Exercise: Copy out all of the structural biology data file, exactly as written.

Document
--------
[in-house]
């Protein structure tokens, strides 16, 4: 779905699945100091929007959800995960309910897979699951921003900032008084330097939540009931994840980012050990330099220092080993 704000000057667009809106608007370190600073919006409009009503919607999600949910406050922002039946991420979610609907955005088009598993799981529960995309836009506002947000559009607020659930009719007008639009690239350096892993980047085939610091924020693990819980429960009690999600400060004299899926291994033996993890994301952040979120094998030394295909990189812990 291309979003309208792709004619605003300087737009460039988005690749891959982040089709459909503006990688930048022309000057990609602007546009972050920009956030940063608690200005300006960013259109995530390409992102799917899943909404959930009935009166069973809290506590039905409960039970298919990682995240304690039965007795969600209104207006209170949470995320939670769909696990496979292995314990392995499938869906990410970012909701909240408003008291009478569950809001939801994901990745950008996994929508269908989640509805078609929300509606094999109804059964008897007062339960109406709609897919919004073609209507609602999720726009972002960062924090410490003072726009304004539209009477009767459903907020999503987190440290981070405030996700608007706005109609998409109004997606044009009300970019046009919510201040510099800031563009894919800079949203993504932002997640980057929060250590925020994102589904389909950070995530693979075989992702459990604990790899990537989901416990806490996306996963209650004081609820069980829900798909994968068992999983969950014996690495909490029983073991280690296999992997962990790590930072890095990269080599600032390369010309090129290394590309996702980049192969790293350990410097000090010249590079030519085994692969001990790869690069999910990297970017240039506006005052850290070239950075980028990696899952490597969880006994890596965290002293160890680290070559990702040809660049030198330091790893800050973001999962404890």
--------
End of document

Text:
[in-house]
């Protein structure tokens, strides 16, 4: 779905699945100091929007959800995960309910897979699951921003900032008084330097939540009931994840980012050990330099220092080993 704000000057667009809106608007370190600073919006409009009503919607999600949910406050922002039946991420979610609907955005088009598993799981529960995309836009506002947000559009607020659930009719007008639009690239350096892993980047085939610091924020693990819980429960009690999600400060004299899926291994033996993890994301952040979120094998030394295909990189812990 291309979003309208792709004619605003300087737009460039988005690749891959982040089709459909503006990688930048022309000057990609602007546009972050920009956030940063608690200005300006960013259109995530390409992102799917899943909404959930009935009166069973809290506590039905409960039970298919990682995240304690039965007795969600209104207006209170949470995320939670769909696990496979292995314990392995499938869906990410970012909701909240408003008291009478569950809001939801994901990745950008996994929508269908989640509805078609929300509606094999109804059964008897007062339960109406709609897919919004073609209507609602999720726009972002960062924090410490003072726009304004539209009477009767459903907020999503987190440290981070405030996700608007706005109609998409109004997606044009009300970019046009919510201040510099800031563009894919800079949203993504932002997640980057929060250590925020994102589904389909950070995530693979075989992702459990604990790899990537989901416990806490996306996963209650004081609820069980829900798909994968068992999983969950014996690495909490029983073991280690296999992997962990790590930072890095990269080599600032390369010309090129290394590309996702980049192969790293350990410097000090010249590079030519085994692969001990790869690069999910990297970017240039506006005052850290070239950075980028990696899952490597969880006994890596965290002293160890680290070559990702040809660049030198330091790893800050973001999962404890």